Three new developments illustrate the growing globalization of patent protection and research

CPA Global reported that China’s State Intellectual Property Office (SIPO) will use the same patent classification system as the European Patent Office (EPO), beginning January 2014.
The USPTO announced the launch of the Global Patent Search Network, a database that will allow users to search non-U.S. patents in both English and the patent’s native language. It is a database of Chinese patents, with machine translations provided by the SIPO of China, and is limited to Chinese patents granted between 2008 and 2011. It’s a start.

Intellectual Property Watch reported Poland’s minister of culture and national heritage, Bogdan Zdrojewski, has asked the country’s ministry of justice to create new intellectual property courts. The new entities would become departments of regular courts, uniquely responsible for handling IP disputes.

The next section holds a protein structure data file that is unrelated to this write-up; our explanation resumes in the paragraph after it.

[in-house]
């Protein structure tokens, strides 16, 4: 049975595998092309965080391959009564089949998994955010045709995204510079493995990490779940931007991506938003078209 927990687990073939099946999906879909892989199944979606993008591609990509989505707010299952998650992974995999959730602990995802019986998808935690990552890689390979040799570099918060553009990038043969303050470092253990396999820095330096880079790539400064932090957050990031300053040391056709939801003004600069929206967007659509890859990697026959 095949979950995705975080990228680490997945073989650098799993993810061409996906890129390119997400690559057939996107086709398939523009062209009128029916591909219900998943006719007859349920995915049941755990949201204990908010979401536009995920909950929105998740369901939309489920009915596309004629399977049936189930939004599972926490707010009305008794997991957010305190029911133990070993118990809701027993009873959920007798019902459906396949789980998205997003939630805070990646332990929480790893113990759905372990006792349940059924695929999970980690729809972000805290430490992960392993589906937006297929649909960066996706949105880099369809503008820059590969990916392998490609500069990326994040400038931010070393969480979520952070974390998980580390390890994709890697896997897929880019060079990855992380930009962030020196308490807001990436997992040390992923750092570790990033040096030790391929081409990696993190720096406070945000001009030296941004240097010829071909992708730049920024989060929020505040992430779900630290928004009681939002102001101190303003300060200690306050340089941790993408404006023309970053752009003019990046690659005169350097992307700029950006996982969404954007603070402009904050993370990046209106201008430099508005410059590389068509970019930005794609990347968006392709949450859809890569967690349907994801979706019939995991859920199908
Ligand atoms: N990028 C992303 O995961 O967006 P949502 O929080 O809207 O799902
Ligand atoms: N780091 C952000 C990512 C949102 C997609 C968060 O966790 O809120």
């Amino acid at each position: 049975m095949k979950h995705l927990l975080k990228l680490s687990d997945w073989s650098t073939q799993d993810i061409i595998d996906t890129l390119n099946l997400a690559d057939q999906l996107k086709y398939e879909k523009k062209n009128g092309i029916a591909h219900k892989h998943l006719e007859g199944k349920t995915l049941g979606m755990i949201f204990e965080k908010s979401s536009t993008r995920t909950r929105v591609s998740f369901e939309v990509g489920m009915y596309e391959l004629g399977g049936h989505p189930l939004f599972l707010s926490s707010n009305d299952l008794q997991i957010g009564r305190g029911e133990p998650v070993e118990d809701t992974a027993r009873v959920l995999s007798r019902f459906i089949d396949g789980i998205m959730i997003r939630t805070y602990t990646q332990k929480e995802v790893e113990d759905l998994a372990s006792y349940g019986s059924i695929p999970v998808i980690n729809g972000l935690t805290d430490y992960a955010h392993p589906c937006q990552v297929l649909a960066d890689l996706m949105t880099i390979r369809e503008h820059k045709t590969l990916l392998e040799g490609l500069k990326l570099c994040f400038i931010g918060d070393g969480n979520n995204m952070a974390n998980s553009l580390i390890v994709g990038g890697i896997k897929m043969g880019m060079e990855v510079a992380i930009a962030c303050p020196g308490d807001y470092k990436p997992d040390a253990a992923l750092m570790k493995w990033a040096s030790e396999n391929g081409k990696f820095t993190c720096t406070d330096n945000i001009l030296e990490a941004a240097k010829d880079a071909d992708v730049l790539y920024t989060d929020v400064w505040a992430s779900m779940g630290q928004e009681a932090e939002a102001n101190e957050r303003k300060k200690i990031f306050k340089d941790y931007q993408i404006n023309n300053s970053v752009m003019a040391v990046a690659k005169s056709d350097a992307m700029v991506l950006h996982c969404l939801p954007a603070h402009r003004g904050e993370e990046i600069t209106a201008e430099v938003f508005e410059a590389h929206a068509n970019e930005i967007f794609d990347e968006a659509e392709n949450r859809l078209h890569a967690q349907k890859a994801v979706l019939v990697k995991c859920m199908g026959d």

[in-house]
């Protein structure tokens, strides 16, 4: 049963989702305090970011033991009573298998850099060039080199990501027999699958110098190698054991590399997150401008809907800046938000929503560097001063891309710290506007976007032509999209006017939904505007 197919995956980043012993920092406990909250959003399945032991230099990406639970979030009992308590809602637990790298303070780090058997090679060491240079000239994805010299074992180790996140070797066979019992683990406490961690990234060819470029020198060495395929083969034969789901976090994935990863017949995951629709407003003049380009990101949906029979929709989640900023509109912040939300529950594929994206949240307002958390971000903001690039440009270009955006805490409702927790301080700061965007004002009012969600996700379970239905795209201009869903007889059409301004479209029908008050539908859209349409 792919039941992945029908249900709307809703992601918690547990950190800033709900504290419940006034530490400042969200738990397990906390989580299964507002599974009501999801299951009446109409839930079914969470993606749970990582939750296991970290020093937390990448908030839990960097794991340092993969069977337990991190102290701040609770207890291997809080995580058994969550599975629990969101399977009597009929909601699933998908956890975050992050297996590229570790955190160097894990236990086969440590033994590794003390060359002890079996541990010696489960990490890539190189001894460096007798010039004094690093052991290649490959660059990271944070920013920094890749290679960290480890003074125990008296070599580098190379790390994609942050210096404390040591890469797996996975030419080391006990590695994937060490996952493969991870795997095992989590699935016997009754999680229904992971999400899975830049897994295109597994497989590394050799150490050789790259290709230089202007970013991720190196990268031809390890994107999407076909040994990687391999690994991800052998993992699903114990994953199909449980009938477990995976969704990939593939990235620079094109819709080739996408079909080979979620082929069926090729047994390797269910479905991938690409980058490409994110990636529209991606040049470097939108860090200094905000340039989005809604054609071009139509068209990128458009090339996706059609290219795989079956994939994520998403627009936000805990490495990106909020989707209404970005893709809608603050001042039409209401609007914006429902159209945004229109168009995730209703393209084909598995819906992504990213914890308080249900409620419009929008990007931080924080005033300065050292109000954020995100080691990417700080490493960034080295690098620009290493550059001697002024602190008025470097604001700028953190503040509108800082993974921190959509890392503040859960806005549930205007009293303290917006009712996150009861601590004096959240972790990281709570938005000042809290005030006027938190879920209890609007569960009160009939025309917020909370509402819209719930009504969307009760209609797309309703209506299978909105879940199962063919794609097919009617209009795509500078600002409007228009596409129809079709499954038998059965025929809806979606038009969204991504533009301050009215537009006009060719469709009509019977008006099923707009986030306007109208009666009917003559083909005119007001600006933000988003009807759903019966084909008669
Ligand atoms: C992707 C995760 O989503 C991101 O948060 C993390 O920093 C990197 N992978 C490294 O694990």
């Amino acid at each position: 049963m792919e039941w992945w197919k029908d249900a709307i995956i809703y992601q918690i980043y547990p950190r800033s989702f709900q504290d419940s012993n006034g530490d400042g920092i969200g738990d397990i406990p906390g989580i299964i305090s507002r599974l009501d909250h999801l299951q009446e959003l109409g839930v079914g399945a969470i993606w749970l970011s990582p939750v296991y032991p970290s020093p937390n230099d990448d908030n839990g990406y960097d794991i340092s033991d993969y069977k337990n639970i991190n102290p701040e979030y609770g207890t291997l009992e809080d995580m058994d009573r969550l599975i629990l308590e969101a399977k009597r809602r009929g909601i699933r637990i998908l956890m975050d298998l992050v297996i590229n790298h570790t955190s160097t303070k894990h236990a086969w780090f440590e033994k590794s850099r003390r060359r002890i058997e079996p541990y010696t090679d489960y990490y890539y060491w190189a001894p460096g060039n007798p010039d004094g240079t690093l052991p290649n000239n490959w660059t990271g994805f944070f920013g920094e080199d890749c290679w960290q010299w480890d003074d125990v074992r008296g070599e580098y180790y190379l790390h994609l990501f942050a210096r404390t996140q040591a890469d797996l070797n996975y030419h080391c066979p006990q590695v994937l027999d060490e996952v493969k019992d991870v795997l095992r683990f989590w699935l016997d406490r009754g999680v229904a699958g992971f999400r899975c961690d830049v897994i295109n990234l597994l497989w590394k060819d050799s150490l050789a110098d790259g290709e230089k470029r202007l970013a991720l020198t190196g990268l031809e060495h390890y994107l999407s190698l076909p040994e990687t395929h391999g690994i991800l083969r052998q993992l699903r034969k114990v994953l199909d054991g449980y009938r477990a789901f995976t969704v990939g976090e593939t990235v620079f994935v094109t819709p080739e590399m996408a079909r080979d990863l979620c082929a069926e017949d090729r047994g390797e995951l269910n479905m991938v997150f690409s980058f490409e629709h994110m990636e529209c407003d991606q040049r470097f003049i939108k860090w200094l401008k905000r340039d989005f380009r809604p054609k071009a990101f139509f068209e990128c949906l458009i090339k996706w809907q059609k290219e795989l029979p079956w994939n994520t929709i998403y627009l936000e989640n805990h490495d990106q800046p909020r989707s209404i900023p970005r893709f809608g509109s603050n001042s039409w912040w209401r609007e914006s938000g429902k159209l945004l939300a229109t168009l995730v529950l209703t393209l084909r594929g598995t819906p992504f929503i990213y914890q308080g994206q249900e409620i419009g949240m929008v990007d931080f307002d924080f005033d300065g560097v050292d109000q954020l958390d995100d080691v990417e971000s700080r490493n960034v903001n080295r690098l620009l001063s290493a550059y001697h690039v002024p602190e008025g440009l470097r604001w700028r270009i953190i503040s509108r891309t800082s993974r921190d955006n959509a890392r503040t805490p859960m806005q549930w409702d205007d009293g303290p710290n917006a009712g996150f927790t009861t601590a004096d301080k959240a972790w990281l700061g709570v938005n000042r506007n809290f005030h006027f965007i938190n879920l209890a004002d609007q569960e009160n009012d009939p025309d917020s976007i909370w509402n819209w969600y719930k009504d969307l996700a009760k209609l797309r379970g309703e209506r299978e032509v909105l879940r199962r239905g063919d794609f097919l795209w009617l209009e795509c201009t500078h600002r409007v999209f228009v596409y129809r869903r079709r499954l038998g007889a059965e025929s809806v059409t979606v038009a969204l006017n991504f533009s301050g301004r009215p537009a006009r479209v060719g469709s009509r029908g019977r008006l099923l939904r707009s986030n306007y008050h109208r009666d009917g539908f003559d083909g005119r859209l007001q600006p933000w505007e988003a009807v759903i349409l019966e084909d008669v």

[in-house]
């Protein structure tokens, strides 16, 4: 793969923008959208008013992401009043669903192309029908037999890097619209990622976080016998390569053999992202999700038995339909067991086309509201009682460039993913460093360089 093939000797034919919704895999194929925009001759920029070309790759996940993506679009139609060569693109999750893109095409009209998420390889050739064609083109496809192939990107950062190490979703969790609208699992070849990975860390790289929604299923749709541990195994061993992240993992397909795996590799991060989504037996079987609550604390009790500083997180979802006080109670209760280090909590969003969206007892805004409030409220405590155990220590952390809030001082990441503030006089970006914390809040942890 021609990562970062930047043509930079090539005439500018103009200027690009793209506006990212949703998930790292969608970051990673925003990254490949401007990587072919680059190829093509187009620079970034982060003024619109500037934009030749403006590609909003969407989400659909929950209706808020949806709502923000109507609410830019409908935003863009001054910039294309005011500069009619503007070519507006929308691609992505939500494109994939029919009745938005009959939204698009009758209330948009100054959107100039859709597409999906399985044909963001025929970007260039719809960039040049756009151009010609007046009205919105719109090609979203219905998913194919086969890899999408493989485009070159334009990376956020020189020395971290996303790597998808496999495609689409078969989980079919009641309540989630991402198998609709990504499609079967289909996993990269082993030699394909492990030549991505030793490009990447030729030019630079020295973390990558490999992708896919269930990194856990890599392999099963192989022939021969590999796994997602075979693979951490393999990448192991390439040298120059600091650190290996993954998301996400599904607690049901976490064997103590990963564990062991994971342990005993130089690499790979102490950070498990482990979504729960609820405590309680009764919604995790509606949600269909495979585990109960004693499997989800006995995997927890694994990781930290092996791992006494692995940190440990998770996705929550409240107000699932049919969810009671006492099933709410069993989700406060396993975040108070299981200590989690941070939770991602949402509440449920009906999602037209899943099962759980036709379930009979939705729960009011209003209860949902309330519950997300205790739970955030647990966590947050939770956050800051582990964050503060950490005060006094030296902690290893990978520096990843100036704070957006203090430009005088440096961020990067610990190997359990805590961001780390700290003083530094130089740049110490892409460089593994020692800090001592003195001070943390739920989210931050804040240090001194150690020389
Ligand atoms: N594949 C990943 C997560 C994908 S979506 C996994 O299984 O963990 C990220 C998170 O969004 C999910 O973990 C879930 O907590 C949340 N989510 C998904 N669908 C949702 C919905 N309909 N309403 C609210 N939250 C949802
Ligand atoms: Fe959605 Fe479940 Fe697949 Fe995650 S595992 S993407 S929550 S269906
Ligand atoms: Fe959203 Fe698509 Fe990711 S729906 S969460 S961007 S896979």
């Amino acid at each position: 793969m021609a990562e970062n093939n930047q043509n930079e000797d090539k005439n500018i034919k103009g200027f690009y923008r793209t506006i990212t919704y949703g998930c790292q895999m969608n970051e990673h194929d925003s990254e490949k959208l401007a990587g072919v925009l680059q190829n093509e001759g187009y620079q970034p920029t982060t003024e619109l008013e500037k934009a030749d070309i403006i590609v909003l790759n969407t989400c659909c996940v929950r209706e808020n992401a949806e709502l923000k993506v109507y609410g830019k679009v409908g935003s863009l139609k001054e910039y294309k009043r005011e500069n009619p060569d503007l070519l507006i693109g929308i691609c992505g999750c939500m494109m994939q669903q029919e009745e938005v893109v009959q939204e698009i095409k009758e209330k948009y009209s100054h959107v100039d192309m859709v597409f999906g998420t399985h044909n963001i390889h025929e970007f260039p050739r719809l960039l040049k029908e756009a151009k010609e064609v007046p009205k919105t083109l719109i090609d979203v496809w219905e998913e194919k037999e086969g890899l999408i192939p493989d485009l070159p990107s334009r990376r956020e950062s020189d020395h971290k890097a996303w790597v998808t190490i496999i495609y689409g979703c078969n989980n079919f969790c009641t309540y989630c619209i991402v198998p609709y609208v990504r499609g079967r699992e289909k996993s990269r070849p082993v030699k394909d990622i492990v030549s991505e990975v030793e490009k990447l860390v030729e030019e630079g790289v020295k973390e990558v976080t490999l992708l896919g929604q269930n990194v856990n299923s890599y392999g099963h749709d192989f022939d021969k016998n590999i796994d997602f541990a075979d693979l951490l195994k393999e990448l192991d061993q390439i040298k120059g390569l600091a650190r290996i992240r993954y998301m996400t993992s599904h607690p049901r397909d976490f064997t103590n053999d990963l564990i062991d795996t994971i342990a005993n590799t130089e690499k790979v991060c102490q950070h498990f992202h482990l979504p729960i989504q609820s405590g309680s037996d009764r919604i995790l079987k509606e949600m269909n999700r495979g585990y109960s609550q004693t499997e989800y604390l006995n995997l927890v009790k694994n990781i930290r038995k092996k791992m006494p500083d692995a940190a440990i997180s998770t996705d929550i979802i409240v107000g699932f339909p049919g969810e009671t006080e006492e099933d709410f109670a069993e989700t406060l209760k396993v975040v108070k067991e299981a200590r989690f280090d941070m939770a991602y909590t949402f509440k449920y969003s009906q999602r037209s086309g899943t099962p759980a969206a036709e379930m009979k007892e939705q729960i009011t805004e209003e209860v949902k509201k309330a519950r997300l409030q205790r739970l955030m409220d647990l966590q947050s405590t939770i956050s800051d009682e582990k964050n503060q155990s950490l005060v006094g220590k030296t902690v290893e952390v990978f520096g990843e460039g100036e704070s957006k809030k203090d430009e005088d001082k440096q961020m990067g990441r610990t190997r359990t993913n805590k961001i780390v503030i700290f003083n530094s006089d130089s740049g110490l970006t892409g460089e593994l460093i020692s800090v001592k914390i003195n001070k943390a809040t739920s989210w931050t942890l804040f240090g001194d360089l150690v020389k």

IP strategy will drive interactive game builder Zynga

Don Mattrick, formerly the president of the Interactive Entertainment Business at Microsoft, has been appointed the new CEO at Zynga, of “Farmville” and “Words With Friends” fame. His Microsoft division was responsible for the Xbox and the revolutionary Kinect, a device that enables users to control games, movies, and music with physical motion and voice commands, replacing the traditional controller, such as a keyboard or joystick.

Watch for an aggressive, multipronged approach to exploiting Zynga’s IP. Though Mattrick isn’t an IP operations techie, he will develop and follow a comprehensive IP strategy.

Patents: IAM Magazine reports that between February 2012 and January 2013 “Zynga’s patent portfolio went from containing a single U.S. grant to 89 patents.” There is a decided emphasis on casino gaming and online gambling patents, and Zynga already claims its “Zynga Poker” is the world’s largest poker game. Mattrick believes in innovation, and, to be sure, early on there will be an assessment of what Zynga owns, what it controls, and what is missing.